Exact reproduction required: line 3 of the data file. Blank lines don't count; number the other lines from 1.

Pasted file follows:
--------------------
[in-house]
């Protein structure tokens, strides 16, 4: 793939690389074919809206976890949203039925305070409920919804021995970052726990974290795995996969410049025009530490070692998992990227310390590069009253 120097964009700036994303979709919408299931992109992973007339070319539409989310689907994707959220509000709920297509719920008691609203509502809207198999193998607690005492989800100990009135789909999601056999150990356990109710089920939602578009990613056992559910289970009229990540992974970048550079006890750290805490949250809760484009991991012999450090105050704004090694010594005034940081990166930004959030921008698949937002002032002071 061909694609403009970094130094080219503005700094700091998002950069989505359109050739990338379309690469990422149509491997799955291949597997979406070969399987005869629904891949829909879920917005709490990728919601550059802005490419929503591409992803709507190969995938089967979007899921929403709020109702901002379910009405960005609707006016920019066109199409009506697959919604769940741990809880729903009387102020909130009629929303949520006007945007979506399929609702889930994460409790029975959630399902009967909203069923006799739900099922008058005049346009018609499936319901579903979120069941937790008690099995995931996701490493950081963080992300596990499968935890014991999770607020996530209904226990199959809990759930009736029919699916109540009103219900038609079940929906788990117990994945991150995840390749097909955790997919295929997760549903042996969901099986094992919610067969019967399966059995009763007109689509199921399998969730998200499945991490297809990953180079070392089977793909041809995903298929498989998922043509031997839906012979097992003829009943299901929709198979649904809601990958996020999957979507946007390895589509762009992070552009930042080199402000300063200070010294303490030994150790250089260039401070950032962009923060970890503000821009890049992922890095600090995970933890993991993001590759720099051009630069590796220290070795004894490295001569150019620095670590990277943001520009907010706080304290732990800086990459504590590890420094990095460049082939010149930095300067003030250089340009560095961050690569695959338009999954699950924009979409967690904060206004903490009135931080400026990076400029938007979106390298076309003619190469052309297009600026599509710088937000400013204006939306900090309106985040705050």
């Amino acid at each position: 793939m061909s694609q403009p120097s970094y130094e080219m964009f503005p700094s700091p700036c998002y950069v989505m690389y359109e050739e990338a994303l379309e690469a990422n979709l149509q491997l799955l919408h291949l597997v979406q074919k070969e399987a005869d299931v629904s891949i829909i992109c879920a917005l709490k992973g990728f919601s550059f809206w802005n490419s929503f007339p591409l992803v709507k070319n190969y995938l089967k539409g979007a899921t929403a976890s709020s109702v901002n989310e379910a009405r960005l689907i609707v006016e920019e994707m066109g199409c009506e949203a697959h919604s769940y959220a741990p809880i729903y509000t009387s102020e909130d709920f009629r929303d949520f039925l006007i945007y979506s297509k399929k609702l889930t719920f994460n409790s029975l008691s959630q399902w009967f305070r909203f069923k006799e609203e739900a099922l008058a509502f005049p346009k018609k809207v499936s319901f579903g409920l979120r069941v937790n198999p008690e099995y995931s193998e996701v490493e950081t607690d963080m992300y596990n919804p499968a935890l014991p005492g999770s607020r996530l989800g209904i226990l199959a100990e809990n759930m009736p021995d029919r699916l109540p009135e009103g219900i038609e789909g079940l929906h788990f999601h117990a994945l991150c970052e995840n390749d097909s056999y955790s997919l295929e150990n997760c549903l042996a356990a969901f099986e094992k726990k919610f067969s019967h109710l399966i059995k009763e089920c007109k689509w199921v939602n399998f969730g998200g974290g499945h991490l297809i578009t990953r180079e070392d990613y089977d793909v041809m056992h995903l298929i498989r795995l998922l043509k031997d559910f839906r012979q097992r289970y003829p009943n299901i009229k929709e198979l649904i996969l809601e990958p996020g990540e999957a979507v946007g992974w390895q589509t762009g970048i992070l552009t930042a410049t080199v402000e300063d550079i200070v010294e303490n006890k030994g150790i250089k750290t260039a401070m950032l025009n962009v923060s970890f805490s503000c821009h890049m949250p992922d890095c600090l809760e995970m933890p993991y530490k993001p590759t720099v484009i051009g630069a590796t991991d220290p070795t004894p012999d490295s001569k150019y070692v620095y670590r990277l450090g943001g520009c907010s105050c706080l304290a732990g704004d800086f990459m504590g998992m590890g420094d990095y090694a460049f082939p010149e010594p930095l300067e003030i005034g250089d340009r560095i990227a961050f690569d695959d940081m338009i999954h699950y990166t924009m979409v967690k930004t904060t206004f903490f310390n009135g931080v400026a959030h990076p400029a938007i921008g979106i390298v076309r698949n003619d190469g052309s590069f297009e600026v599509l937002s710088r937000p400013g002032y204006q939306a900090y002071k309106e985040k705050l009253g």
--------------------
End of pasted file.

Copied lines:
């Amino acid at each position: 793939m061909s694609q403009p120097s970094y130094e080219m964009f503005p700094s700091p700036c998002y950069v989505m690389y359109e050739e990338a994303l379309e690469a990422n979709l149509q491997l799955l919408h291949l597997v979406q074919k070969e399987a005869d299931v629904s891949i829909i992109c879920a917005l709490k992973g990728f919601s550059f809206w802005n490419s929503f007339p591409l992803v709507k070319n190969y995938l089967k539409g979007a899921t929403a976890s709020s109702v901002n989310e379910a009405r960005l689907i609707v006016e920019e994707m066109g199409c009506e949203a697959h919604s769940y959220a741990p809880i729903y509000t009387s102020e909130d709920f009629r929303d949520f039925l006007i945007y979506s297509k399929k609702l889930t719920f994460n409790s029975l008691s959630q399902w009967f305070r909203f069923k006799e609203e739900a099922l008058a509502f005049p346009k018609k809207v499936s319901f579903g409920l979120r069941v937790n198999p008690e099995y995931s193998e996701v490493e950081t607690d963080m992300y596990n919804p499968a935890l014991p005492g999770s607020r996530l989800g209904i226990l199959a100990e809990n759930m009736p021995d029919r699916l109540p009135e009103g219900i038609e789909g079940l929906h788990f999601h117990a994945l991150c970052e995840n390749d097909s056999y955790s997919l295929e150990n997760c549903l042996a356990a969901f099986e094992k726990k919610f067969s019967h109710l399966i059995k009763e089920c007109k689509w199921v939602n399998f969730g998200g974290g499945h991490l297809i578009t990953r180079e070392d990613y089977d793909v041809m056992h995903l298929i498989r795995l998922l043509k031997d559910f839906r012979q097992r289970y003829p009943n299901i009229k929709e198979l649904i996969l809601e990958p996020g990540e999957a979507v946007g992974w390895q589509t762009g970048i992070l552009t930042a410049t080199v402000e300063d550079i200070v010294e303490n006890k030994g150790i250089k750290t260039a401070m950032l025009n962009v923060s970890f805490s503000c821009h890049m949250p992922d890095c600090l809760e995970m933890p993991y530490k993001p590759t720099v484009i051009g630069a590796t991991d220290p070795t004894p012999d490295s001569k150019y070692v620095y670590r990277l450090g943001g520009c907010s105050c706080l304290a732990g704004d800086f990459m504590g998992m590890g420094d990095y090694a460049f082939p010149e010594p930095l300067e003030i005034g250089d340009r560095i990227a961050f690569d695959d940081m338009i999954h699950y990166t924009m979409v967690k930004t904060t206004f903490f310390n009135g931080v400026a959030h990076p400029a938007i921008g979106i390298v076309r698949n003619d190469g052309s590069f297009e600026v599509l937002s710088r937000p400013g002032y204006q939306a900090y002071k309106e985040k705050l009253g």